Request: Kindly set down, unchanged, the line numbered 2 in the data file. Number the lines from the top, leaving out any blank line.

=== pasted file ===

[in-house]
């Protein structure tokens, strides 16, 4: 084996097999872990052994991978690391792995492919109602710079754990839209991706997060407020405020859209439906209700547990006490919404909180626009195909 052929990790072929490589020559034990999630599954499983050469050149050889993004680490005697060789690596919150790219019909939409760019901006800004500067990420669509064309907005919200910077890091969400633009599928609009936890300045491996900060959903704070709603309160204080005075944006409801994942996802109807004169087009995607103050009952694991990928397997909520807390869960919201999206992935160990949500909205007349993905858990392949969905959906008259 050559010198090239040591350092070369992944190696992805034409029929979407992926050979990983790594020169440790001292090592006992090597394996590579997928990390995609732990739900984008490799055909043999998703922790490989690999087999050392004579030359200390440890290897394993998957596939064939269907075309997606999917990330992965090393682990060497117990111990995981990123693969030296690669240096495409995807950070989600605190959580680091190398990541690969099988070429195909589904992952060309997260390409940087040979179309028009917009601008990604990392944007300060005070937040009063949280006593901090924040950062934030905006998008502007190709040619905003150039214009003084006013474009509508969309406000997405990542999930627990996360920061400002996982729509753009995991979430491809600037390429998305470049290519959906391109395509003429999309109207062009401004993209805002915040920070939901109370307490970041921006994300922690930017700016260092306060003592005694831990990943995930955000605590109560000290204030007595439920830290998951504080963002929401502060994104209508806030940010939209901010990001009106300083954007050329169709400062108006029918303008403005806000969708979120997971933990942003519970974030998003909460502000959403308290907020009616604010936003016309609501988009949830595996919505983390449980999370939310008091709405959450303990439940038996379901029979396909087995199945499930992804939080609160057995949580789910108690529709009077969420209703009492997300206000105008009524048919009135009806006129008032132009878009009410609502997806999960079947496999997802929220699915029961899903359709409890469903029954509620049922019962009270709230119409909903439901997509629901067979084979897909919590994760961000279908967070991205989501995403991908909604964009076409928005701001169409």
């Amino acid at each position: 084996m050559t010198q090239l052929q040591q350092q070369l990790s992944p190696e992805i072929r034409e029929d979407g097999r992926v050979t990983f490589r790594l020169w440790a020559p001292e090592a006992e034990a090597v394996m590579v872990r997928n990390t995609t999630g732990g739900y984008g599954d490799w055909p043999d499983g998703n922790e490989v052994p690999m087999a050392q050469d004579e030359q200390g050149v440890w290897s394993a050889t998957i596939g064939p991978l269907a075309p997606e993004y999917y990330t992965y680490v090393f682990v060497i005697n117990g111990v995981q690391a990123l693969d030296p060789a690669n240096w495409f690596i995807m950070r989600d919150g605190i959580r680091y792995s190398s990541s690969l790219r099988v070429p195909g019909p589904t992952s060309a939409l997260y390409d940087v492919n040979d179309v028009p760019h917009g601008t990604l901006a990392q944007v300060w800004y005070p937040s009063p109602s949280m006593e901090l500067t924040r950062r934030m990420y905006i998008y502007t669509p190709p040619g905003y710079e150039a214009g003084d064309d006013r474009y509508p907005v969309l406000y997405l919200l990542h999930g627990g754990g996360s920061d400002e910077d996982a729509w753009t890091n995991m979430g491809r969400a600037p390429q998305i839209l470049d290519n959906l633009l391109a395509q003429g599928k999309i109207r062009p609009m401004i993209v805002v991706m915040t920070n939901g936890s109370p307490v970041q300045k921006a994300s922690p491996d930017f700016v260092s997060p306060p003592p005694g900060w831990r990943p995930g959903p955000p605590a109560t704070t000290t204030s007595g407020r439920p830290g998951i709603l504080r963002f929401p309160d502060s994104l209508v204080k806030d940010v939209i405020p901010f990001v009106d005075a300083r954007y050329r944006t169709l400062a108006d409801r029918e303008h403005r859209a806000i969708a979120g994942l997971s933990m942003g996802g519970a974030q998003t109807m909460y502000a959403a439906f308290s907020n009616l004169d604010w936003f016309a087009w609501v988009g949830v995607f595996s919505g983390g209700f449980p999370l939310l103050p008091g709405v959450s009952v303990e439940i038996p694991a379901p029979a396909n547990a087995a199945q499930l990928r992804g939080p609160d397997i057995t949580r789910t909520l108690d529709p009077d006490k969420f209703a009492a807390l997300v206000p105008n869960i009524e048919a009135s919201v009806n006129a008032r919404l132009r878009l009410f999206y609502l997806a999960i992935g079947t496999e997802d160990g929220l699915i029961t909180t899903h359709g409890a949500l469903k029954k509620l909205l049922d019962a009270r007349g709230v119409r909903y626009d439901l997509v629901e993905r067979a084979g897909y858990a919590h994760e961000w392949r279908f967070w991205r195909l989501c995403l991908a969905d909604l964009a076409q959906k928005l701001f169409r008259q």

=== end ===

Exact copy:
């Protein structure tokens, strides 16, 4: 084996097999872990052994991978690391792995492919109602710079754990839209991706997060407020405020859209439906209700547990006490919404909180626009195909 052929990790072929490589020559034990999630599954499983050469050149050889993004680490005697060789690596919150790219019909939409760019901006800004500067990420669509064309907005919200910077890091969400633009599928609009936890300045491996900060959903704070709603309160204080005075944006409801994942996802109807004169087009995607103050009952694991990928397997909520807390869960919201999206992935160990949500909205007349993905858990392949969905959906008259 050559010198090239040591350092070369992944190696992805034409029929979407992926050979990983790594020169440790001292090592006992090597394996590579997928990390995609732990739900984008490799055909043999998703922790490989690999087999050392004579030359200390440890290897394993998957596939064939269907075309997606999917990330992965090393682990060497117990111990995981990123693969030296690669240096495409995807950070989600605190959580680091190398990541690969099988070429195909589904992952060309997260390409940087040979179309028009917009601008990604990392944007300060005070937040009063949280006593901090924040950062934030905006998008502007190709040619905003150039214009003084006013474009509508969309406000997405990542999930627990996360920061400002996982729509753009995991979430491809600037390429998305470049290519959906391109395509003429999309109207062009401004993209805002915040920070939901109370307490970041921006994300922690930017700016260092306060003592005694831990990943995930955000605590109560000290204030007595439920830290998951504080963002929401502060994104209508806030940010939209901010990001009106300083954007050329169709400062108006029918303008403005806000969708979120997971933990942003519970974030998003909460502000959403308290907020009616604010936003016309609501988009949830595996919505983390449980999370939310008091709405959450303990439940038996379901029979396909087995199945499930992804939080609160057995949580789910108690529709009077969420209703009492997300206000105008009524048919009135009806006129008032132009878009009410609502997806999960079947496999997802929220699915029961899903359709409890469903029954509620049922019962009270709230119409909903439901997509629901067979084979897909919590994760961000279908967070991205989501995403991908909604964009076409928005701001169409």